We'd also like to emphasize that these lists are not the place for help requests - they are meant for development discussions only, such as discussing new features as they are being developed. The diydrones forums are still the right place for user discussion.

AP_HAL - the Hardware Abstraction Layer

The biggest change in the APM code itself comes from the new HAL (Hardware Abstraction Layer) pioneered by Pat Hickey. If you have a look at the current git tree then you'll see some new directories under libraries that start with AP_HAL. The AP_HAL directory itself defines the new API that abstracts out the differences between the various autopilot board types we support. Then we have a separate AP_HAL_$board directory for each board. The code for the APM1 and APM2, which are based on AVR CPUs, is in AP_HAL_AVR, but you may notice there are some other board types in there as well.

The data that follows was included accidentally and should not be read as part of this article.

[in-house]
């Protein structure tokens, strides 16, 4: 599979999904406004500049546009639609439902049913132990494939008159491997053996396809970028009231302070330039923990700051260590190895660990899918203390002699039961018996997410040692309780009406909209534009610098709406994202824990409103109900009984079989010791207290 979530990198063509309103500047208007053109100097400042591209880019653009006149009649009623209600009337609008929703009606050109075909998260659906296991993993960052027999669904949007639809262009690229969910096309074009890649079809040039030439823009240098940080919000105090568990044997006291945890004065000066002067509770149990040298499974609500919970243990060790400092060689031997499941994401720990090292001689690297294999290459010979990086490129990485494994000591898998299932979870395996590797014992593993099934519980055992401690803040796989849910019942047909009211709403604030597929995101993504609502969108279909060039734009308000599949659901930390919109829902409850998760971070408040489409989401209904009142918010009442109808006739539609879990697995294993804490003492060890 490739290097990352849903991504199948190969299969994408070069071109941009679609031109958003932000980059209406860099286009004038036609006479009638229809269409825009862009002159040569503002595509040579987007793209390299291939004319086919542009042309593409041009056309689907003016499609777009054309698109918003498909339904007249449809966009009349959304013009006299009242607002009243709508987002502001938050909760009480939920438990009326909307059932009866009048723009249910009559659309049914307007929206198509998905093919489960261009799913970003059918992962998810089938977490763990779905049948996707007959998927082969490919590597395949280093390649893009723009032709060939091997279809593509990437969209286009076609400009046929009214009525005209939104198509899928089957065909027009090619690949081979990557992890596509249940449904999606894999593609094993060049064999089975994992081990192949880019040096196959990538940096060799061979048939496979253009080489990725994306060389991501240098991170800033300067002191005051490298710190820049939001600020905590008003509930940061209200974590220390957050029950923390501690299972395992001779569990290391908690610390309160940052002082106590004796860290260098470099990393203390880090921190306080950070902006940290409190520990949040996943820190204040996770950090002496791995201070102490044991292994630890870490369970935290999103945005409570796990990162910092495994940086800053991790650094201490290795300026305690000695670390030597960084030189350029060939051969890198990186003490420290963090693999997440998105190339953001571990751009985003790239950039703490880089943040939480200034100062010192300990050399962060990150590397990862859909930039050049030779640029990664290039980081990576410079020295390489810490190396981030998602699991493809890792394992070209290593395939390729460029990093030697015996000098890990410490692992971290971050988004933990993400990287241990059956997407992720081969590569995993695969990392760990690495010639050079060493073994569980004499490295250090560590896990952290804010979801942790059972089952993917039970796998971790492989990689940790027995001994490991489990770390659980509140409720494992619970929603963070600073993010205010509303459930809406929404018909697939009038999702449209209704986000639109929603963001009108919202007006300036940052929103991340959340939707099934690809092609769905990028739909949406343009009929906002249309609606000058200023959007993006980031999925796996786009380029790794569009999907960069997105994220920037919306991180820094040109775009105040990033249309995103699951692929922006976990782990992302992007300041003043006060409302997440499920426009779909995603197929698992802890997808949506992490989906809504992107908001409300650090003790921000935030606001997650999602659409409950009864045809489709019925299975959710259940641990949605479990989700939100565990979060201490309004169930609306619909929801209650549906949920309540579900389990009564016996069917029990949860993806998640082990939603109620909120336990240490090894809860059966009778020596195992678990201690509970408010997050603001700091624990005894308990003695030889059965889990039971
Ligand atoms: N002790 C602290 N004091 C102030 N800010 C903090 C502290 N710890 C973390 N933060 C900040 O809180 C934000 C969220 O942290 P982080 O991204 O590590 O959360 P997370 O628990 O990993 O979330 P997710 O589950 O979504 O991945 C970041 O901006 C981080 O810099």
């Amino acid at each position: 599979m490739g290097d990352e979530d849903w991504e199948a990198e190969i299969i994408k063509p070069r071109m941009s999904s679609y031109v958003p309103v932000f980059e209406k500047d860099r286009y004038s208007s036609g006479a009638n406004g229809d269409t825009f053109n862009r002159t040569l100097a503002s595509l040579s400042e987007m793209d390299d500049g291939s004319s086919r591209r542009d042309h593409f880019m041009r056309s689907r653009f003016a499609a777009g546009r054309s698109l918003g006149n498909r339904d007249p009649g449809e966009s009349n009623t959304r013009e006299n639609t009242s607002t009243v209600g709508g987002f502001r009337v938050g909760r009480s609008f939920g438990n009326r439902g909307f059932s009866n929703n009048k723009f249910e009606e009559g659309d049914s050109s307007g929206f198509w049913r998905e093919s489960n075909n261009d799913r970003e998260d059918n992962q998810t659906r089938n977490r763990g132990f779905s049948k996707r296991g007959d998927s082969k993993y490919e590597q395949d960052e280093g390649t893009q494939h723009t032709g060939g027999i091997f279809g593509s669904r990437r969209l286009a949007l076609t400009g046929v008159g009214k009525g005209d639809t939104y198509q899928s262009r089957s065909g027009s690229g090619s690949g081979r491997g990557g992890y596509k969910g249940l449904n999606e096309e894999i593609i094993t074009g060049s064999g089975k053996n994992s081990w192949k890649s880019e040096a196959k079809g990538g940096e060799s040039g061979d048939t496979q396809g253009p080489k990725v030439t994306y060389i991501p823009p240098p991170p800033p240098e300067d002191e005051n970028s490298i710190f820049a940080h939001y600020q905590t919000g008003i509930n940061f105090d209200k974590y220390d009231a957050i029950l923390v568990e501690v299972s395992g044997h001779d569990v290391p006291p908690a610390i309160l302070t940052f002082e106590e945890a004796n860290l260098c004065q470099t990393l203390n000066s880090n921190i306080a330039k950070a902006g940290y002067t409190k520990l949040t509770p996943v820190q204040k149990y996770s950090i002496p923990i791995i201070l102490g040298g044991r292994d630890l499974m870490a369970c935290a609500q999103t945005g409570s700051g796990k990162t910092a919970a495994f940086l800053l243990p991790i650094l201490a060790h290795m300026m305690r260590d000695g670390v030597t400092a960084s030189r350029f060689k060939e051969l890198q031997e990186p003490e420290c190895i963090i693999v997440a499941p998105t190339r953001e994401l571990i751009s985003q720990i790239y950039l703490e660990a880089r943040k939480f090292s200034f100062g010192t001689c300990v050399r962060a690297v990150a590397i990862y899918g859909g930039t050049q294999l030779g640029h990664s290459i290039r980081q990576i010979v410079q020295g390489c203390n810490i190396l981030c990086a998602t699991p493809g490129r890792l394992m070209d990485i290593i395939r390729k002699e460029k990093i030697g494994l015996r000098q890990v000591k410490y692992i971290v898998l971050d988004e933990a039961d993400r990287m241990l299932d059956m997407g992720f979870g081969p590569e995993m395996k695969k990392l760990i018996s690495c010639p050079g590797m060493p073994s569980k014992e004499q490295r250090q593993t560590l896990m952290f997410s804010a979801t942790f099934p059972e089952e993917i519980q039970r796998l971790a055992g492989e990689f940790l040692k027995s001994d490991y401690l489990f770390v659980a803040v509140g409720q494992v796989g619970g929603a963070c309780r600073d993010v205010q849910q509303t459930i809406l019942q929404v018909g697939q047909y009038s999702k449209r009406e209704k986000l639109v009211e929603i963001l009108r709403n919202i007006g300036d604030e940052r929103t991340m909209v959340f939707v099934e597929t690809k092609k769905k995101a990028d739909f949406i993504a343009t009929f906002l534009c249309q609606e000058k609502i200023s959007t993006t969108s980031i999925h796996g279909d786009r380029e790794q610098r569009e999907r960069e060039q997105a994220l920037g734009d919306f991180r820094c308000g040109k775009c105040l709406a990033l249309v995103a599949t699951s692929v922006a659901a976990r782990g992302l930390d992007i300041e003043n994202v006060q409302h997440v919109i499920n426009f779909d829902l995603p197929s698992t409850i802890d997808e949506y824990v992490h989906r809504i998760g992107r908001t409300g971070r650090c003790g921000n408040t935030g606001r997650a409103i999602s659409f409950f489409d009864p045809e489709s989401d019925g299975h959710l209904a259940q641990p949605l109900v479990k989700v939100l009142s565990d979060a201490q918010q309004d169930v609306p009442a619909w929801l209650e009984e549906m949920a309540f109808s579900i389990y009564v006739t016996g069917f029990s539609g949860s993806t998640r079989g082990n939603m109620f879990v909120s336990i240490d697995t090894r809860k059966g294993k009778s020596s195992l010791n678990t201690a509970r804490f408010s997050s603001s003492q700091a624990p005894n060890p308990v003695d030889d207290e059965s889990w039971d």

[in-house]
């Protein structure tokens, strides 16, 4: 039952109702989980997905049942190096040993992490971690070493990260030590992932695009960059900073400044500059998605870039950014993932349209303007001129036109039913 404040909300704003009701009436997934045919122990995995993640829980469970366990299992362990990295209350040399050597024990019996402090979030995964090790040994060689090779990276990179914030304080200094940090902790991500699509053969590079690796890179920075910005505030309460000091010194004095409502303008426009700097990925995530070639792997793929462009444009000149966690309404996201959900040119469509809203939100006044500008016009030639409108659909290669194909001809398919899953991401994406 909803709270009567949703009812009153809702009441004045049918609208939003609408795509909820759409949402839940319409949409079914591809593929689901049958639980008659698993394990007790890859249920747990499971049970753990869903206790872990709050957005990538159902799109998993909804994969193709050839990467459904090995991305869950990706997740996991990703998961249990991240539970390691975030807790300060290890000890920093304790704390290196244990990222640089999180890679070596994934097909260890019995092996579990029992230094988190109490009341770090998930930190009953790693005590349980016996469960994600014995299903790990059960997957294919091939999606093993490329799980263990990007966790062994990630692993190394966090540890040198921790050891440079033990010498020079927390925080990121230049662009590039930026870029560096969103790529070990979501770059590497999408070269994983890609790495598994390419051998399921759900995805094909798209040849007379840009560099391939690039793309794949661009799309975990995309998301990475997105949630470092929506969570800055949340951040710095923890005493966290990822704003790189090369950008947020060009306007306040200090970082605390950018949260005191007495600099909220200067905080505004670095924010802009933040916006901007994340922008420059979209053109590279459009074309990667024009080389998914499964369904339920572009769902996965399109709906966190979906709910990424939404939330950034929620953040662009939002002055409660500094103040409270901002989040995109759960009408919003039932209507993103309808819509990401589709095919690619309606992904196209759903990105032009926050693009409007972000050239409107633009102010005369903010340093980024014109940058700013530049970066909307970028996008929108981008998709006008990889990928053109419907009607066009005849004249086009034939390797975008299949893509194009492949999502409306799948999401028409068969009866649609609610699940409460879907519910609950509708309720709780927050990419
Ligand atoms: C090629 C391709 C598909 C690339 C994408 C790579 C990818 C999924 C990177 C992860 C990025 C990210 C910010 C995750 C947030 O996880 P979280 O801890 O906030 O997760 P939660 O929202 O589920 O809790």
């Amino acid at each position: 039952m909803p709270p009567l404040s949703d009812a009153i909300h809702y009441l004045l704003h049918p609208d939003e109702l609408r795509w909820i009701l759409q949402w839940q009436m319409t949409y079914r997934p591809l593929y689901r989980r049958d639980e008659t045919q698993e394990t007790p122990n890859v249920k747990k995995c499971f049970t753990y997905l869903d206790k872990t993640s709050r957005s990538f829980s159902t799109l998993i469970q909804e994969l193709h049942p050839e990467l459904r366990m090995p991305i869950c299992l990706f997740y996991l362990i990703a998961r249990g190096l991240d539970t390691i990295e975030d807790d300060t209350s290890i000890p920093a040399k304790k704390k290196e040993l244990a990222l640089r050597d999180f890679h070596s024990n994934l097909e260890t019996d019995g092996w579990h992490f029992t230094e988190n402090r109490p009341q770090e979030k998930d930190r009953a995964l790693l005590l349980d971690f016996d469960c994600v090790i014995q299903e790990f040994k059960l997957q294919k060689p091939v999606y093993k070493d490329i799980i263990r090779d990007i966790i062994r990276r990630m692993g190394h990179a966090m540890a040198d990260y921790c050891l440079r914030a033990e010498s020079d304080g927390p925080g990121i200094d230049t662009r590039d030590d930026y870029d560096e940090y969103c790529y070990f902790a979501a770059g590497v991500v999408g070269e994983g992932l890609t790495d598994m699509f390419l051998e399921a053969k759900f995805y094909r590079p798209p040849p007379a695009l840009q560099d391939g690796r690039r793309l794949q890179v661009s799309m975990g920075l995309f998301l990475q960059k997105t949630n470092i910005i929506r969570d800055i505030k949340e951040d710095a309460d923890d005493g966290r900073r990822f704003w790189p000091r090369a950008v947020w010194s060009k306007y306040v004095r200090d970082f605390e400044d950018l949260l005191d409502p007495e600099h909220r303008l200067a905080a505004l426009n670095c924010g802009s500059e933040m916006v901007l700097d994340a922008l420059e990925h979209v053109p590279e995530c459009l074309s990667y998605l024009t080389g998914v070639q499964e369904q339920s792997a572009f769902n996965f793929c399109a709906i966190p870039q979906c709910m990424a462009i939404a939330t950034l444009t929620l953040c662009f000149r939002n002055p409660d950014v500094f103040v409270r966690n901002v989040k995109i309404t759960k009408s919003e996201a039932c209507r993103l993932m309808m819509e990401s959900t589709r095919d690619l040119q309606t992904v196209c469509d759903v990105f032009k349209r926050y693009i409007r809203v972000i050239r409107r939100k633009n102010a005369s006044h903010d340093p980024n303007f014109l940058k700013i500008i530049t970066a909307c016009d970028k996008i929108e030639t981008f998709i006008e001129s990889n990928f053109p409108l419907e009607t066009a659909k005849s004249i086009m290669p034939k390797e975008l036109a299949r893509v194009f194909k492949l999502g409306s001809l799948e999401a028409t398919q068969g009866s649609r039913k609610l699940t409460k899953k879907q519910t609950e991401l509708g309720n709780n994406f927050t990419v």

The main motivation for the AP_HAL work was to give us a clean way to support the new PX4 autopilot, which is based on a 32 bit ARM core, but it does a lot more than that. It gives us a very nice way to make all of the APM vehicle types portable to a lot more types of hardware with very little work.

In our code you will notice that we have a new 'hal' object which contains methods to access the hardware specific functions. For example, to set IO pin 17 as an output pin we would now do this:

  hal.gpio->pinMode(17, GPIO_OUTPUT);

the HAL API replaces the Arduino specific calls which we used previously, and gives us a lot of flexibility to implement all the board specific functions in different ways for each board.